Dear Jennifer: We recently heard that my father has advanced cancer, and the doctors say his chances of recovery are limited if he doesn’t opt for surgery, radiation and chemo.
I feel he should also consider alternative treatments such as diet and exercise. However, whenever I bring it up, everyone in my family tells me that I am insensitive to his condition and that I do not understand the seriousness of his condition. I don’t believe cutting everything out is best, but I don’t get any support for that. What can I do to help my father without all that family drama?
Jennifer’s answer: I’m sorry your father has to go through this, and that it creates so much drama in the family. You know that cancer is difficult for the patient and his family. When it happens to someone we love or who is close to us, a lot of fear comes up, and that’s what you have to deal with.
You’re right that alternative treatments might help, but he has to be willing to look at it differently, and make changes that are needed for these treatments. What you are dealing with is not your family rejecting you, but their own fear around this condition and your father’s feelings around his loss of control, helplessness and powerlessness.
The only thing you can do is not sit in powerlessness, helplessness and fear yourself, because those feelings will make you feel rejected and alone. Those feelings manifest as a desire to assist and participate in his healing,
so the rejection you feel you are experiencing is extra painful. You may know of treatments that would be very helpful, but if the whole family doesn’t like it, they won’t either. Now everyone is scared, and all you can do is be there and wait for him to be more receptive to advice.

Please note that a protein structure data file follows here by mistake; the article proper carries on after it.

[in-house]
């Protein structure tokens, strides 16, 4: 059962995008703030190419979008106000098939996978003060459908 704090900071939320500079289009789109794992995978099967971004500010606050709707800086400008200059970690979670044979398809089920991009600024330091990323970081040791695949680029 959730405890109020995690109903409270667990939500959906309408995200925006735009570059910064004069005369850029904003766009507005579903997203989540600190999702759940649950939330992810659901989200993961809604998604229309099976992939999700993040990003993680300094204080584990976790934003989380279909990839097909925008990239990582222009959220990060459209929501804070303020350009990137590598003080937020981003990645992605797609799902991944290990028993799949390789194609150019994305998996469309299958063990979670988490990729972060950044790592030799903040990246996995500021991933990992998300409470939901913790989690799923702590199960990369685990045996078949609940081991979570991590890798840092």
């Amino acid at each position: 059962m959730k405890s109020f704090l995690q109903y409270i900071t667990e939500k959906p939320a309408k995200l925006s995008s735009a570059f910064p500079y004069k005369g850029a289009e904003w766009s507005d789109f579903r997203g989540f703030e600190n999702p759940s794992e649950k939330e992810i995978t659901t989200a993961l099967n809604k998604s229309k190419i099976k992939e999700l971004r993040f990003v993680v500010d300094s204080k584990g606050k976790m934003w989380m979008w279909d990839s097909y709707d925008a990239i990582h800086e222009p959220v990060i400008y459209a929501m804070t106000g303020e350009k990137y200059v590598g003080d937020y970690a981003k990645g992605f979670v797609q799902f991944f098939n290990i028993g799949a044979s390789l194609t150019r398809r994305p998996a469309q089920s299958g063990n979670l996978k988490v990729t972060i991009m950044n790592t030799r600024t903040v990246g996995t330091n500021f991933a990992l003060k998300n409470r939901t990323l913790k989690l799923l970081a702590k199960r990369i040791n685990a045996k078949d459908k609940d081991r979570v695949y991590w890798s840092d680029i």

Two things that are important to you are, first, whether this rejection is part of the family pattern from which they treat you, and second, how you deal with these lessons of acceptance and detachment in your life. Acceptance means that you allow them to be in their fear and any other emotions they choose, and wait until they are ready to be open to other solutions.
You can’t always be a source of new information for them, and sometimes you have to let people wallow in their own fear (or other emotions) until they get tired of it and they come to you for help. That’s not an easy lesson, in a difficult time, and when it happens to someone you love, but isn’t this something you’ve experienced with them before?
Aren’t you always trying to show them the way out of that situation, because you don’t want them to suffer and appreciate and appreciate you, or are you able to let them do a little soul searching, and only then when they have exhausted all their resources, allow them to come to you?
The detachment piece requires you to be compassionate but not compassionate, to be there for them but not chase them, to be empathetic but not to try to take their own emotional journey away from them, to offer healing , but not as their own healer. These are all ways we can stand in our power towards others, but when we do this for our own affirmation, we get it boomerang.
Be compassionate to your family as they struggle with this, and when you are with them, be strong and supportive. Don’t be guided by your hurt feelings or rejection, they need your support now, and when they become aware of the fact that they are not in their power, they will be open and ready for other avenues.